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Home » Focus, polish presidency

The Polish Presidency: priorities and challenges

Submitted by on 14 Apr 2011 – 14:53

Radosław Sikorski, Minister of Foreign Affairs of the Republic of Poland

As the holder of the Presidency of the Council of the European Union, Poland’s primary objective will be to maintain economic growth in Europe. It was the idea that economic cooperation would guarantee peace on the conflict-ridden European continent that launched the ECSE six decades ago. We want to see economic considerations once again become the driving force behind European integration.

As the holder of the Presidency of the Council of the European Union, Poland’s primary objective will be to maintain economic growth in Europe. It was the idea that economic cooperation would guarantee peace on the conflict-ridden European continent that launched the ECSE six decades ago. We want to see economic considerations once again become the driving force behind European integration.

Europe must overcome the current crisis to remain competitive. To do so, we must not only repay our debts, but also develop our strategies for growth. Polish priorities include deepening and widening the single European market, promoting investment policies in the next multiannual financial framework, and boosting our intellectual capital.

The Polish Presidency’s second area of interest will be European security. We intend to bolster the development of the Common Security and Defence Policy. But security is a broad concept, and covers much more than military concerns. Border management, the protection of critical infrastructure, cyber security, civil protection, the diversification of energy supply – these are just a few of the many issues that have yet to be properly addressed by the European Union.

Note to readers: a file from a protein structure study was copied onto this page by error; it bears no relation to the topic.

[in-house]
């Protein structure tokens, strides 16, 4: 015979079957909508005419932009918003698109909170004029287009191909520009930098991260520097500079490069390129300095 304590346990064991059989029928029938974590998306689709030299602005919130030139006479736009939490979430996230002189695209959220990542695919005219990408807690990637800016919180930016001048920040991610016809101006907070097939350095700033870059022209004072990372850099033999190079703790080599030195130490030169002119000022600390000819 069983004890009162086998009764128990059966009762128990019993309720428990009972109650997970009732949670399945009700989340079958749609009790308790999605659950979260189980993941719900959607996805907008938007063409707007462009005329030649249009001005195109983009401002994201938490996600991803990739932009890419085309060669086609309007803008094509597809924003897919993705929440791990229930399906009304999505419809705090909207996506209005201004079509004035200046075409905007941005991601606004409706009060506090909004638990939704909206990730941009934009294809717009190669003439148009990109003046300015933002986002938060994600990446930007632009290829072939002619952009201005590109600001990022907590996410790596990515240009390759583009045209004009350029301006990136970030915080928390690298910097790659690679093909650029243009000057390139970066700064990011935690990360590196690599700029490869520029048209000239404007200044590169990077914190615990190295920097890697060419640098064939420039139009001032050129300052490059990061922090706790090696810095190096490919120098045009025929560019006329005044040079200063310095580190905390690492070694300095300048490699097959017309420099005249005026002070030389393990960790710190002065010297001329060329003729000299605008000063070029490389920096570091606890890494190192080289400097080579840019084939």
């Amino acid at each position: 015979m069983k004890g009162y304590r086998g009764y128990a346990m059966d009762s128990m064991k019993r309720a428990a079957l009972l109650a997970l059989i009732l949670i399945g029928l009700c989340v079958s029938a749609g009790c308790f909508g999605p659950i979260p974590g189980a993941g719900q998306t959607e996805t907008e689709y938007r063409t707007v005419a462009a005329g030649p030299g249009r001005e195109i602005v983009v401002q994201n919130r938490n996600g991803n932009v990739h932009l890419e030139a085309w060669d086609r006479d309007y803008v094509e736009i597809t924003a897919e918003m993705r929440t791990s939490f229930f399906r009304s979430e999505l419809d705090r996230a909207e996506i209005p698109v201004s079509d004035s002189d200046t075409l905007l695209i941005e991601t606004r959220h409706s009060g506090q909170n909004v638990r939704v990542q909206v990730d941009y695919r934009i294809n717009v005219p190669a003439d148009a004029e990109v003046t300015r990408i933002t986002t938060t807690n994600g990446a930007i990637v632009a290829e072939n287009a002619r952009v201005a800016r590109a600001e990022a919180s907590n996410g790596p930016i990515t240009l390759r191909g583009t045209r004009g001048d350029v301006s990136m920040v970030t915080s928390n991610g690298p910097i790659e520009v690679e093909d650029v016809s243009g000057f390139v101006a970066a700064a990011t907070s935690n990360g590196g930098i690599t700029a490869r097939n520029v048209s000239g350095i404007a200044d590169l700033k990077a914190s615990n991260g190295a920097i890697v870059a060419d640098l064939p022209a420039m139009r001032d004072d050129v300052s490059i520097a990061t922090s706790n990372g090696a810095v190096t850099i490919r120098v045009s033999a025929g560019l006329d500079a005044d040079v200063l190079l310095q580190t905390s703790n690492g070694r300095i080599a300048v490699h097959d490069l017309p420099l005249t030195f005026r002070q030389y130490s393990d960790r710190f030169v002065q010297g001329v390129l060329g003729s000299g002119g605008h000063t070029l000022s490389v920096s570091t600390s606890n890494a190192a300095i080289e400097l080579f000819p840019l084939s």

Finally, we will focus on EU external actions. Europe depends heavily on its relations with third countries, as has been amply illustrated in recent years by the recurring gas supply crises, or more recently by the impact of the turmoil in North Africa on EU markets.

The ongoing events in the Mediterranean have moved Poland to contribute to the European aid effort for the region. However, new challenges must not be allowed to eclipse unfinished business. Eastern Europe will remain at the forefront of Poland’s thinking during the Presidency. The Eastern Partnership summit in Warsaw this Autumn will aim to improve the EU’s offer to its Eastern partners.

Another piece of unfinished business is the enlargement agenda. We would like to see Croatia’s accession negotiations finalised, and Turkey and Iceland’s stepped up. Externally, Poland will support efforts to conclude the Doha Round of WTO negotiations.

The ultimate goal of the Polish Presidency is building a strong European Union. One that is ready to face the challenges ahead. The majority of Poles remain euro-enthusiasts – for us, the EU represents the aspirations that have guided us over the twenty-odd years we have been building the modern Polish state.

It is with similar enthusiasm that we approach our upcoming Presidency of the Council of the European Union. After all, to quote the great Scottish writer and reformer Samuel Smiles: enthusiasm is the “sustaining power of all great action.”